Acute Effects of Two Different Resistance Circuit Training Protocols on Performance and Perceived Exertion in Semiprofessional Basketball Players

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Abstract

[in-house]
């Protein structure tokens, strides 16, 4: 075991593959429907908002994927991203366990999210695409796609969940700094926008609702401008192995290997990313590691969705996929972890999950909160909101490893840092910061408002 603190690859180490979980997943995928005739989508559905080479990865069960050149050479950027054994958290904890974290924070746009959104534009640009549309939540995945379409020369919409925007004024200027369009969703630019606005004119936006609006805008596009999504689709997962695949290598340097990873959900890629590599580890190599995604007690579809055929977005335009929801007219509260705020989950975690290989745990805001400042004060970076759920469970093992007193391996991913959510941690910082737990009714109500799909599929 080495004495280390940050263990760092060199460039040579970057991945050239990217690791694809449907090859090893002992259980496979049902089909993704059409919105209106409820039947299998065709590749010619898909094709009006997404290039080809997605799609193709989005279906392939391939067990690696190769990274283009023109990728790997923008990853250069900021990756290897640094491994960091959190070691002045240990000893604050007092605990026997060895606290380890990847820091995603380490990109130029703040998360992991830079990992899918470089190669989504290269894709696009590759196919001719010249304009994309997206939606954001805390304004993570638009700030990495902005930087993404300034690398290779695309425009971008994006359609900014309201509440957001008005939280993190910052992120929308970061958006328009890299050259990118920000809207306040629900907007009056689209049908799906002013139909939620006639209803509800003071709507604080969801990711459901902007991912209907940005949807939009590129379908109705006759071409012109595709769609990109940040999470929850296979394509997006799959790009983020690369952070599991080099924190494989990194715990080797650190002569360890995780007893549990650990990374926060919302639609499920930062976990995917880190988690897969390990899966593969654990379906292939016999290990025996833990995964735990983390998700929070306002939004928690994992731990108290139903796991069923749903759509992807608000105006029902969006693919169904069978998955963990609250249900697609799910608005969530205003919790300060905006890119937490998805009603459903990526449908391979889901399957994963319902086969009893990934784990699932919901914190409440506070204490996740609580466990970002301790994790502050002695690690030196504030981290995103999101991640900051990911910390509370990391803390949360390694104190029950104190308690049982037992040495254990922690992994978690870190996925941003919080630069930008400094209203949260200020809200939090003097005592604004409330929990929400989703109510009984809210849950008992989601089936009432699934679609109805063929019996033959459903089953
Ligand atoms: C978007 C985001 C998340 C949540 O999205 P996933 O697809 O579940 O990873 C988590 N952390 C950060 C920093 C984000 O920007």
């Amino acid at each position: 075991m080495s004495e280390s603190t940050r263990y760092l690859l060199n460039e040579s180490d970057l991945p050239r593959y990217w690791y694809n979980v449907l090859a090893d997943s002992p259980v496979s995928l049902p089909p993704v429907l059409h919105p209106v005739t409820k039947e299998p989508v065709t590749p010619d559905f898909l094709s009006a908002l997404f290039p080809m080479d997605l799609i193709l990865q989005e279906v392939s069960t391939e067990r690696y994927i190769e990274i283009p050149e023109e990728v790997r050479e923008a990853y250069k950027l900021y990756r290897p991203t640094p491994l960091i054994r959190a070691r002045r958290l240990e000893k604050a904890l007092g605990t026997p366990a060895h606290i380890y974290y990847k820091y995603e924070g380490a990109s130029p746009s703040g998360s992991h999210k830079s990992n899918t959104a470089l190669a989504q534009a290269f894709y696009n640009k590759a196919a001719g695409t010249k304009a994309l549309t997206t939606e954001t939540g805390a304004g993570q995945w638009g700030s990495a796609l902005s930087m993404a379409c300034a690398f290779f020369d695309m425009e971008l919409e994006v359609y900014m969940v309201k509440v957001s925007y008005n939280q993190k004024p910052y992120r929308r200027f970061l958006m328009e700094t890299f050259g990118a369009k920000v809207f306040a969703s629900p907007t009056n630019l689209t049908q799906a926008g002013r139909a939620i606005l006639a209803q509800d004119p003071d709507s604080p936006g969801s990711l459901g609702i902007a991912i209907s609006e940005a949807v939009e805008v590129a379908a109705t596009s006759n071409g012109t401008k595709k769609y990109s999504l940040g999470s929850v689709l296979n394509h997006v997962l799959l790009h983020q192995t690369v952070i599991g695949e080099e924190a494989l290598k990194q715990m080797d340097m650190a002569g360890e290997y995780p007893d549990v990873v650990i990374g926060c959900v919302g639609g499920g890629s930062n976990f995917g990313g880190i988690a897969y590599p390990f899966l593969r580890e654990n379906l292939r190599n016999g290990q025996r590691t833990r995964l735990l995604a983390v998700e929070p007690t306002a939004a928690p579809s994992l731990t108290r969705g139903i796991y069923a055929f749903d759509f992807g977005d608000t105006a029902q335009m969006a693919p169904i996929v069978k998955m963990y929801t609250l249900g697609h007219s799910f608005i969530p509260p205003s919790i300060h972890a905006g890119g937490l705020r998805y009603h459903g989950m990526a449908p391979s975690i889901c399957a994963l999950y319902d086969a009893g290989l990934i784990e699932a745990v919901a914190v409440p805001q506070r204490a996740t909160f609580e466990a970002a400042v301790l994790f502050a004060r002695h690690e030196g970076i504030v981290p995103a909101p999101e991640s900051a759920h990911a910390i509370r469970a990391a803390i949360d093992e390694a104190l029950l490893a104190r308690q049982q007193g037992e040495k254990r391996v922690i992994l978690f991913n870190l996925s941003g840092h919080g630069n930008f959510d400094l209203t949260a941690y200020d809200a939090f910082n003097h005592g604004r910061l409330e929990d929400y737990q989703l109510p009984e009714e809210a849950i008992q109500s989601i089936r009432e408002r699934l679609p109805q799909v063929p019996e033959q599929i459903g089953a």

Freitas, TT, Calleja-González, J, Alarcón, F, and Alcaraz, PE. Acute effects of two different resistance circuit training protocols on performance and perceived exertion in semiprofessional basketball players. J Strength Cond Res 30(2): 407–414, 2016—This study aimed to investigate the acute effects of two different resistance circuit training protocols on basketball players' physical and technical performance and rating of perceived exertion (RPE). In a repeated-measures, crossover experimental design, 9 semiprofessional basketball players performed a Power Circuit Training (PCT; 45% 1RM) and a High-Resistance Circuit Training (HRC; 6RM), on consecutive weeks. Vertical and horizontal jump performance, 3-points shooting accuracy, repeated-sprint ability (RSA), agility, and upper body power output were measured before and after training. The RPE was assessed 20 minutes after resistance training. One-way repeated-measures analysis of variance showed performance decrements in vertical jump height and peak power, horizontal jump distance, 3-points percentage, bench-press power output, RSA total and ideal time, and agility T-Test at total time following HRC, but not PCT (p ≤ 0.05). The RPE was higher in HRC compared with PCT. The results of this study indicated that HRC was perceived as being harder and produced higher fatigue levels, which in turn lowered acute performance. However, low-to-moderate intensity loads did not negatively affect performance. Thus, completing a PCT session may be the most appropriate option before a practice or game as it avoids acute–resistance–training-induced performance decrements. However, if the objective of the basketball session is to develop or perfect technical skills during fatiguing conditions, HRC may be the more suitable option.

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